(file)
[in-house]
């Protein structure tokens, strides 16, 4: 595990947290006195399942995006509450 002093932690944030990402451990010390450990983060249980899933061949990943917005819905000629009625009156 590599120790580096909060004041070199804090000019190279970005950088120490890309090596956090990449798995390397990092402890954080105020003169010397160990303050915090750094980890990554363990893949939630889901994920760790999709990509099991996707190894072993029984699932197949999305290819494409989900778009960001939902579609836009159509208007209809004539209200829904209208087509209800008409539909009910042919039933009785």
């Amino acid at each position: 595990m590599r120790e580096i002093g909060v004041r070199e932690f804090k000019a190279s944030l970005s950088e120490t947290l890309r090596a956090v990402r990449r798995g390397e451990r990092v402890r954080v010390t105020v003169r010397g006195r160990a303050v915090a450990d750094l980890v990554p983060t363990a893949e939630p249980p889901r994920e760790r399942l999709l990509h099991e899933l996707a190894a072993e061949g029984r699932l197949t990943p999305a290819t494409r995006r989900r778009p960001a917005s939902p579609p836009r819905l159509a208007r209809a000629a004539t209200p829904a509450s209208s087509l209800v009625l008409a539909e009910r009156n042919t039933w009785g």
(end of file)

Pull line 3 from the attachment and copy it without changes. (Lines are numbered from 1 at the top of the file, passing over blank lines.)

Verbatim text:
């Amino acid at each position: 595990m590599r120790e580096i002093g909060v004041r070199e932690f804090k000019a190279s944030l970005s950088e120490t947290l890309r090596a956090v990402r990449r798995g390397e451990r990092v402890r954080v010390t105020v003169r010397g006195r160990a303050v915090a450990d750094l980890v990554p983060t363990a893949e939630p249980p889901r994920e760790r399942l999709l990509h099991e899933l996707a190894a072993e061949g029984r699932l197949t990943p999305a290819t494409r995006r989900r778009p960001a917005s939902p579609p836009r819905l159509a208007r209809a000629a004539t209200p829904a509450s209208s087509l209800v009625l008409a539909e009910r009156n042919t039933w009785g």